|Publication number||US4032373 A|
|Application number||US 05/618,717|
|Publication date||Jun 28, 1977|
|Filing date||Oct 1, 1975|
|Priority date||Oct 1, 1975|
|Also published as||CA1051123A, CA1051123A1, DE2643016A1|
|Publication number||05618717, 618717, US 4032373 A, US 4032373A, US-A-4032373, US4032373 A, US4032373A|
|Original Assignee||Ncr Corporation|
|Export Citation||BiBTeX, EndNote, RefMan|
|Patent Citations (7), Referenced by (8), Classifications (22), Legal Events (1)|
|External Links: USPTO, USPTO Assignment, Espacenet|
This invention relates to integrated circuits and more particularly to monolithic integrated circuits of the type having diodes (or other circuit components) formed on a common substrate and which are electrically isolated from each other throughout the substrate.
As used herein, the expression "monolithic integrated circuits" refers to a single substrate or wafer of semiconductive material, typically monocrystalline, on (or in) which individual active and/or passive circuit components are formed which, when appropriately interconnected, results in the desired circuit network. Accordingly, such circuit networks require electrical isolation between the various circuit components formed on or in the wafer.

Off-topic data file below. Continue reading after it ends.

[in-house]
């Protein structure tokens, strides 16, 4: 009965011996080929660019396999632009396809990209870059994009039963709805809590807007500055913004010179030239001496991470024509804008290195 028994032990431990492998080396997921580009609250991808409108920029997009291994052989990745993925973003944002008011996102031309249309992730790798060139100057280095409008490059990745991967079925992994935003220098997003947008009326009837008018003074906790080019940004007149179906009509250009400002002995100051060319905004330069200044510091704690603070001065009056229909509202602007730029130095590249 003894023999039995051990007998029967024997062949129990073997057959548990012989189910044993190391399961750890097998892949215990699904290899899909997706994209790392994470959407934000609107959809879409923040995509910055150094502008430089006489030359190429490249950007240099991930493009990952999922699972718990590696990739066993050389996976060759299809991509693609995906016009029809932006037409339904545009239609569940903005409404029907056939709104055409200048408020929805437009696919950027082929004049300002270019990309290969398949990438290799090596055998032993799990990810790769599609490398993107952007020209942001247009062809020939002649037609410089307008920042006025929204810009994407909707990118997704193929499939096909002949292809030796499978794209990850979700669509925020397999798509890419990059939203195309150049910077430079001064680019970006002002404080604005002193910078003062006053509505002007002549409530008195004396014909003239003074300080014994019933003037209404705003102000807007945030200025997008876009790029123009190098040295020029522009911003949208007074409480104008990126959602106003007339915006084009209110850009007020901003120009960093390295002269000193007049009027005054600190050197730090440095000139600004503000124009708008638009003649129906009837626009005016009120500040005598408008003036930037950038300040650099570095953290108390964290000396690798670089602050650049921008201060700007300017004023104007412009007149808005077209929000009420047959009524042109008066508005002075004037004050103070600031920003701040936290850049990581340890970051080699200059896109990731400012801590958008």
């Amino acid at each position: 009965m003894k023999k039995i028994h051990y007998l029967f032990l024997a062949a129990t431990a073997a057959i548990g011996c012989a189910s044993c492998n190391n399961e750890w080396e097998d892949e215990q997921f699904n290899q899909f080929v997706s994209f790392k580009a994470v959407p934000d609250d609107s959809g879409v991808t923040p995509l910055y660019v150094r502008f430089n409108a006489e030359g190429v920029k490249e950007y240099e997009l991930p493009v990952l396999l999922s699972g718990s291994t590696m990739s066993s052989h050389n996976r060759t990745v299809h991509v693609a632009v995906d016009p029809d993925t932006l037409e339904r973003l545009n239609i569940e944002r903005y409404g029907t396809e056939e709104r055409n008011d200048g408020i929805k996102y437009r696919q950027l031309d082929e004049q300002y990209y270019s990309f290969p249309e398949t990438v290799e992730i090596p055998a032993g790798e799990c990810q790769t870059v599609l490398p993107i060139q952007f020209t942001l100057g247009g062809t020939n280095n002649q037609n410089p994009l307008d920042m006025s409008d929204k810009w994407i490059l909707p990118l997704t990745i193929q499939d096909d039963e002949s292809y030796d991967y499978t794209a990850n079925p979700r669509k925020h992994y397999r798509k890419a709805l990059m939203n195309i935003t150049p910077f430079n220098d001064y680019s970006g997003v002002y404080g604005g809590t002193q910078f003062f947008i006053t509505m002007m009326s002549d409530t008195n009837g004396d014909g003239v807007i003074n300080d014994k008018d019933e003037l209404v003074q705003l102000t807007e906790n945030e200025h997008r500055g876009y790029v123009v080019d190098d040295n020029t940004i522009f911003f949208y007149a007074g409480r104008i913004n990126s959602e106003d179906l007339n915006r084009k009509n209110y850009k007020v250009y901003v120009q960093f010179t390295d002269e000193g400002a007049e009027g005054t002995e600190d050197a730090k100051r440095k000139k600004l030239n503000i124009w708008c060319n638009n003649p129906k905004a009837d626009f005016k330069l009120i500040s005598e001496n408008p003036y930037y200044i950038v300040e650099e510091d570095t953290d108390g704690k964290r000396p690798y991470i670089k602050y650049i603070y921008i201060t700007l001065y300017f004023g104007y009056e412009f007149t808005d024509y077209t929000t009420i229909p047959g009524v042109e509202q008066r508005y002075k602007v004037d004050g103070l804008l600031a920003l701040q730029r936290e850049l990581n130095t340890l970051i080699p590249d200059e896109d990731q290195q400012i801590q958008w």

In the past, various techniques have been developed to provide the electrical components with the required electrical isolation, one from another. For example, in one method, an epitaxial layer of semiconductive material is formed upon a substrate of opposite conductivity type and the discrete components are formed in the epitaxial layer. Thereafter, an isolation region is formed by doping the areas surrounding each device with an impurity having the same conductivity type as the substrate. This technique then requires that the device be heated to an elevated temperature in excess of 1,000° C. for an extended period of time to create vacancies in the lattice structure of the epitaxial layer to enable the impurity to diffuse through the epitaxial layer and contact the substrate, thus forming the isolation barrier.
This prior art technique has a well known disadvantage in that, in diffusing through the epitaxial layer, the dopant tends to diffuse in all directions. The resultant lateral spread of the dopant extends through a larger area of the substrate than would be required if the dopant were made to diffuse in a vertical direction. Additionally, the high temperatures required to enable the dopant to diffuse through the epitaxial layer may, in certain instances, introduce contaminative impurities into the device and thus impair its characteristics.